Friday, March 10, 2017

Regret for my Past Self: Correcting Caulk

When I built my tiny house by myself I used a Snapper Shear to cut the fiber cement siding. I love this tool because it's quiet and feels relatively safe compared to a circular saw with a fiber cement blade. But most production carpenters don't use this kind of tool because it costs over $300 and it's what Alton Brown would call a uni-tasker.

The video talks about the advantages of the tool, but leaves out the main problem. A saw leaves a sort of burnished edge. The shear basically works by pulverizing the product. It leaves the cut end very dusty. I did not realize at the time this was going to be a problem in the future, but I should have. Caulk can't stick to dust. Where the factory ends butt up against the corner boards the caulked joint looks perfect. But the ends I cut, the caulk didn't stick. Little cracks appeared. I should have washed the ends of the siding in a bucket of water and then let them dry before caulking.
Crack between caulk and cut end of siding
The weather has been pretty good for working outside so I decided it was time to take care of this problem. I worked up a special tool for cutting the caulk at the corner board so I wouldn't go too deep and cut into the house wrap. I used my straight mat cutter with a 3" scraper blade modified to fit it. This turned out to not work any better than my regular utility knife so I'm not even going to put up photos.

The most useful tool was a dental spatula I got as part of a $5 set from PJ Tool and Supply, the same place I got some hemostats, also useful.
Here's the useful dental spatula

I really wore down the end of this little tool
After I cut the caulk where it was very strongly bonded to the corner boards I got all the old caulk out of the joint.
Caulk didn't fail, just the bond to the siding
I hoped the caulk would take most of the dust with it, but it sort of didn't. I could make dust come billowing out of the crack with a little brush I got at the grocery store by the dental floss. I washed the whole house down with a scrub brush and a hose after I opened up all the cracks. Then I scrubbed out each little crack again with the brush until I could make any more dust come out.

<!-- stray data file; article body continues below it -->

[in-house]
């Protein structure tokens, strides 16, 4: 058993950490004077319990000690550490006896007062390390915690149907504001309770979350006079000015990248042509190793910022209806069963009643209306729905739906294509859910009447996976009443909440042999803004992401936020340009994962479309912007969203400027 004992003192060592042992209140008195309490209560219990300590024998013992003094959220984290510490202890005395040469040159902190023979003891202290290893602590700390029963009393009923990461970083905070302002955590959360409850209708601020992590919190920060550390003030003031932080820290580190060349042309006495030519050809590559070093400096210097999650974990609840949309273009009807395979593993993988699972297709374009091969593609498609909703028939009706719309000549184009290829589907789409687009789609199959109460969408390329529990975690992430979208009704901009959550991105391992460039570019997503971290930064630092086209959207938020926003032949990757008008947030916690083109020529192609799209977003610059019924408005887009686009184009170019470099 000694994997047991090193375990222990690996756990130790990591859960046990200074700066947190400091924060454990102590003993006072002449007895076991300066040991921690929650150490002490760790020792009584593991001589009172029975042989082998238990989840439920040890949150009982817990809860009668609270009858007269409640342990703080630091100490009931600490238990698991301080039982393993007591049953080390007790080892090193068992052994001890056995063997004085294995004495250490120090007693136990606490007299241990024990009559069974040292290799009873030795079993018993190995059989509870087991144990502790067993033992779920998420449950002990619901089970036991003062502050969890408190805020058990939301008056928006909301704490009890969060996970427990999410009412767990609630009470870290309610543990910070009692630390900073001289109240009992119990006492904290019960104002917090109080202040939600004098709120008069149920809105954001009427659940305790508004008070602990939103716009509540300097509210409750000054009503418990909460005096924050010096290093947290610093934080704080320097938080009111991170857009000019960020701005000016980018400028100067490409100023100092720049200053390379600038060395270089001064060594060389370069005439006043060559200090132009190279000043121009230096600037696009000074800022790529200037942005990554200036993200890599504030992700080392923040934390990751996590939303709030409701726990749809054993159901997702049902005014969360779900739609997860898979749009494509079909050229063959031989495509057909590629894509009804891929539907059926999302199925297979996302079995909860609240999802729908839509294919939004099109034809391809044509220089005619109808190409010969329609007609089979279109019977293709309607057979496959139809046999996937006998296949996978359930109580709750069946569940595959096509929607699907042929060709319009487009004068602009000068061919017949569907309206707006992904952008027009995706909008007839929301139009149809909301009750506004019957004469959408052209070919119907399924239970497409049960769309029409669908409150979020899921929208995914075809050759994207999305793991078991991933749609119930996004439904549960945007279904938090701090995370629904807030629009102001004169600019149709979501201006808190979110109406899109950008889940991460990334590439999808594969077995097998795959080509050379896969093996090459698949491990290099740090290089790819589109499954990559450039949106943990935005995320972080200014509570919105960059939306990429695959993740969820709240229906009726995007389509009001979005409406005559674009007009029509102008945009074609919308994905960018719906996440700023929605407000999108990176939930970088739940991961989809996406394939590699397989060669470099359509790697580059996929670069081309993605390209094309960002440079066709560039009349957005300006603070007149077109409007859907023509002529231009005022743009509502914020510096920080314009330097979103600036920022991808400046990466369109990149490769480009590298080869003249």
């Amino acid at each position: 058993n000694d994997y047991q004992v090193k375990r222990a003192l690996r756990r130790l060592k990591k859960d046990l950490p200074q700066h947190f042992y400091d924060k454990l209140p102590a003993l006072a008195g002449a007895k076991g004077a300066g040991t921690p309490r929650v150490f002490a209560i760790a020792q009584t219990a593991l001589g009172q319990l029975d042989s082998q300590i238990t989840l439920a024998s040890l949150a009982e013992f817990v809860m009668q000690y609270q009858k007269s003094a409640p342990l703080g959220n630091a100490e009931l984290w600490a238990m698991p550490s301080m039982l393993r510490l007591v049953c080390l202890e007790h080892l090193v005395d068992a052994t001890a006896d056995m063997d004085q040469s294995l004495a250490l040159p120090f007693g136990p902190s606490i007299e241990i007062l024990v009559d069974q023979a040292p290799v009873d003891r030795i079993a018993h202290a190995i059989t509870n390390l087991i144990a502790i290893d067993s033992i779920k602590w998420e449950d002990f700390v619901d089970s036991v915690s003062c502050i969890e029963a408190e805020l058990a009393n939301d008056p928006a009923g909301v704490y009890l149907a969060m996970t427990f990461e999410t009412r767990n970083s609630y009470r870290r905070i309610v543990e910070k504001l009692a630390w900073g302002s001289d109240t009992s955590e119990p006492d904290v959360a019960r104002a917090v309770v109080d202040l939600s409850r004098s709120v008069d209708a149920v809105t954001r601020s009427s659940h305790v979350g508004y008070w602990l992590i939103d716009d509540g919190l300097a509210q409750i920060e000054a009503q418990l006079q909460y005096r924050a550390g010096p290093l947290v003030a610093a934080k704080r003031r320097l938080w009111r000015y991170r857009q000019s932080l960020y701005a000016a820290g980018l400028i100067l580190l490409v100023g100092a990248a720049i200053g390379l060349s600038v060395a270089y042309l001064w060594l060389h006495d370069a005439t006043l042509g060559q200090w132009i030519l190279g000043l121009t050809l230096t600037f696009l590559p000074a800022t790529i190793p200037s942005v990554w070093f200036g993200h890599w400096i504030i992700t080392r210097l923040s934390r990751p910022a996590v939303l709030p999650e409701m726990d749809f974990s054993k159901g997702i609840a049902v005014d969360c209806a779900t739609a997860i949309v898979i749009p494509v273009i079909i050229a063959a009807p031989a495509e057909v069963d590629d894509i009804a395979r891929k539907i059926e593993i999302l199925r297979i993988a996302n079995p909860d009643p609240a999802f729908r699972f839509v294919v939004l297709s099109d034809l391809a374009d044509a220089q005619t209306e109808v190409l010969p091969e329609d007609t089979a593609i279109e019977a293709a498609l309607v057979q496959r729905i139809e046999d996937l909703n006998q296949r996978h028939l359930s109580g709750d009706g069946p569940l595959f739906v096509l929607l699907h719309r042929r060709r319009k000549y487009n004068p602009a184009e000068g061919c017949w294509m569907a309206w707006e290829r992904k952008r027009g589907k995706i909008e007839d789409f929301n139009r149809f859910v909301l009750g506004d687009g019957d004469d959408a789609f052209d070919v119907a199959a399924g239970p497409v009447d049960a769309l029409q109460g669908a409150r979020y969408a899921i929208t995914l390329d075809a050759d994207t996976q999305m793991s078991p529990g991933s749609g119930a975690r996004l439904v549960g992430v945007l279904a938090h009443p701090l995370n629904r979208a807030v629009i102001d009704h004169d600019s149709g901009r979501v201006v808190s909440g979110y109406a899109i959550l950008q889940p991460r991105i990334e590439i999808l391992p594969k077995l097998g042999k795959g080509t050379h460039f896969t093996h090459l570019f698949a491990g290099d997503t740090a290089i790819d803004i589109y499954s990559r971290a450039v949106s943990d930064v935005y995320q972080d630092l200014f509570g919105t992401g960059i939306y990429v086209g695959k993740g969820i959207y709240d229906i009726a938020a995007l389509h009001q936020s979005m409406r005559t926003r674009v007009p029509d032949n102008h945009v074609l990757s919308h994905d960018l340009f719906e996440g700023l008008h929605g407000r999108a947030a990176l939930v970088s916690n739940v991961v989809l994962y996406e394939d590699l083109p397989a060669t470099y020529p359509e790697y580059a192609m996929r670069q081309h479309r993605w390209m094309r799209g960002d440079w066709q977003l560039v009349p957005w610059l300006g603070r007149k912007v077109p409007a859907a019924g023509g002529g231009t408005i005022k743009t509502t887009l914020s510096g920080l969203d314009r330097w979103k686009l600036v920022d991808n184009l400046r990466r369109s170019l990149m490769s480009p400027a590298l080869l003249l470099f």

I cleaned the ends of the siding with tiny brushes for cleaning braces
I used Dap Dynaflex 230 caulk when I built my house. I like it. It was my fault I had to redo it, no fault of the product. But for the sake of curiosity I wanted to use a different caulk for the replacement. I did some research and found some people on the Fine Homebuilding forums like this stuff called Big Stretch by Sashco. I made a special trip to Lowes to get some Big Stretch since they don't carry it at Home Depot. 

I actually don't like it as much as the Dap. It feels kind of gritty. And it didn't fill the gaps as well. Some places it shrank so much I had to caulk again after I painted to make it look consistent. Time will tell how it does in the long run.

Tiny house benefits. All the caulk I had to replace only comes to 115 grams
Because I'm a woman who has eyes I put down a drop cloth while I dug out the old caulk. I dropped the pieces into the same apron I use to pick blueberries. Any stuff that fell on the cloth, I scooped it up before I moved to the next corner. At the end of the job I had about 115 grams of wasted caulk. This is a data point without a purpose.

I was able to recaulk all these joints with less than one tube of caulk. I bought one gallon of paint and repainted the lap siding on three sides of the house. I still have over a quart of paint left. Tiny houses rule!

I repainted the siding on the front porch when I built the porch and turned the door around to swing out. That was 2013. I changed from flat to satin paint on the front porch then. So this time I made all the lap siding satin. I left the flat paint on the shingle siding and overhangs. The caulk seems fully adhered to all the joints of the shingle siding even though I cut the top edge of that with the shear to fit the angle of the gable. I would say it was due to not being in direct sun, but on the north side of the house the lap siding caulk joints failed and they are in the shade all the time. Perhaps larger joints don't exert as much pulling force against the bonded edges. My corner joints are pretty tight, but they are within the specifications of the product. I left bigger gaps for the shingle siding.

Oh, I just figured it out sitting here typing this. The expansion and contraction of a long siding run changes the size of the end gap more than what would happen next to a narrow shingle. Even the short pieces of lap siding between windows are longer than the widest shingle. Expansion and contraction is cumulative.

Next blog: The rabbit hole I went down to pretty up the lines to my minisplit and a new use for the siding shear.

No comments:

Post a Comment